Skip to main content

Spadina Literary Review  —  edition 5 page 10


Young Albert meets Flora on the village green and develops a passion for her, because:

Flora was fair, and blooming as that flower
Which spreads its blossom to the April shower

By name, Flora = the goddess of flowers. In a footnote, Oliver specifies that the flower Flora is as fair as is the mayflower, “indigenous to the wilds of Acadia.” Hence, one supposes, Flora = Acadia. (The mayflower is even today Nova Scotia’s official flower.) We also know that the pioneers took the mayflower as a harbinger of spring, therefore Flora = the fertile earth. But there’s more, because the Mayflower was the ship that brought the pilgrims to the New World in 1620, therefore Flora = the whole New World endeavor.

Now Albert makes her his promise:

In silence, blushing sweetly, Flora heard
His vows of love and constancy preferred;
And, as his soft and tender suit he pressed,
The maid, at length, a mutual flame confessed.

Albert is vowing "constancy," and “Constance” was the cousin that our Oliver Goldsmith, qua Tony Lumpkin, vowed never to marry. The wedding day is set for winter. Why winter? Nine months from spring? In any event, Albert is a no-show:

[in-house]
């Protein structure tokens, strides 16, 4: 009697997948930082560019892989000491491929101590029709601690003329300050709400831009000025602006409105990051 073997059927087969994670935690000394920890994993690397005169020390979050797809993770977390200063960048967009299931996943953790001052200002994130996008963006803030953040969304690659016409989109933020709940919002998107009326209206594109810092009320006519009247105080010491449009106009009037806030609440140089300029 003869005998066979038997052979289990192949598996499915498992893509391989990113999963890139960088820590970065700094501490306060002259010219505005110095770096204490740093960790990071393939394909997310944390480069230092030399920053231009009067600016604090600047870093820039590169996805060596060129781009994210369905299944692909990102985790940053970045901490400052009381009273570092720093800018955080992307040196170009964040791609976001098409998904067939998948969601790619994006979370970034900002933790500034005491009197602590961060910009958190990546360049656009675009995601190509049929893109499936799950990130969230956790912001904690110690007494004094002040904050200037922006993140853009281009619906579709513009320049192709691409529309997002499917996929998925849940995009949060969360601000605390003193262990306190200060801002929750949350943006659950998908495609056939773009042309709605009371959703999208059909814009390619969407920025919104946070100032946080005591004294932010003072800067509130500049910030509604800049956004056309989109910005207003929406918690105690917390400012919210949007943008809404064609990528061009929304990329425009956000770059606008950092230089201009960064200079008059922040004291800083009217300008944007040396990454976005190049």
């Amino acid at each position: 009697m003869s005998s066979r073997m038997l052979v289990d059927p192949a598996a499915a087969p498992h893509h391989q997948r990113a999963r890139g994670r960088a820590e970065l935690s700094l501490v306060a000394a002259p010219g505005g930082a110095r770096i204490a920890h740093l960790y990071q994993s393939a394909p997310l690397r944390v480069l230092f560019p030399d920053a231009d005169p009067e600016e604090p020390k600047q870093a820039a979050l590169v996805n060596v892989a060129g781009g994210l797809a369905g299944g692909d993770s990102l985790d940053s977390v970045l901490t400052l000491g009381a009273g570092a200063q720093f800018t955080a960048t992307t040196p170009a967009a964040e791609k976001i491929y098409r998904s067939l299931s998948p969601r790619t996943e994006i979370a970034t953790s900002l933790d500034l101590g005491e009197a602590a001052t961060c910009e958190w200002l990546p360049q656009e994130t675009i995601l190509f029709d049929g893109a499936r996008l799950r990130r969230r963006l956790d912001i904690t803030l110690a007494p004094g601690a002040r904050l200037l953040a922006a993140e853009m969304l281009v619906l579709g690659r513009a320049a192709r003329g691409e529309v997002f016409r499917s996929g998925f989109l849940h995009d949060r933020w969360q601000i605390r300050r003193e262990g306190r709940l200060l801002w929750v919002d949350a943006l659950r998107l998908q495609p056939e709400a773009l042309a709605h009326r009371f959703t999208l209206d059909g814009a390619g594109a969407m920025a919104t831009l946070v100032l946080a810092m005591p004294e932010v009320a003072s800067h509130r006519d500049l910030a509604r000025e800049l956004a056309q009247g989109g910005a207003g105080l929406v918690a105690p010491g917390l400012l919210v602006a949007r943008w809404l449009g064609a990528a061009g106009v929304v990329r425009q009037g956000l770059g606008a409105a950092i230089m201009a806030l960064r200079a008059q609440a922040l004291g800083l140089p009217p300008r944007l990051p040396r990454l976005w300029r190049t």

Albert had promised that his bosom's pride
That very morning should become his bride;
Yet morn had come and passed; and not one vow
Of his had e'er been broken until now.

Flora agonizes all day. In evening a letter from Albert arrives: he tells her he has gone away “and fate forbids that we shall meet again.” He says:

Forgive the hand that deals this treacherous blow,
Forget the heart that can afflict this woe;
Farewell! and think no more of Albert's name,
His weakness pity, now involved in shame.

Crazed, with just a mantle round her shoulders, Flora plunges into the winter night. Leaning into the wind, clambering thru snowdrifts, she goes in search of Albert:

Until, benumbed, her fair and fragile form
Yielded beneath the fury of the storm;
Exhausted nature could no further go,
And, senseless, down she sank amid the snow.

She is rescued next morning by a poor “peasant” who carries her to his cabin where his wife ministers to her till she revives:

And hapless Flora wakes once more to woe:
But all their friendly efforts could not find
A balm to heal the anguish of her mind.

That’s where our Oliver Goldsmith leaves poor Flora — condemned to madness, apparently, and Albert on the lam.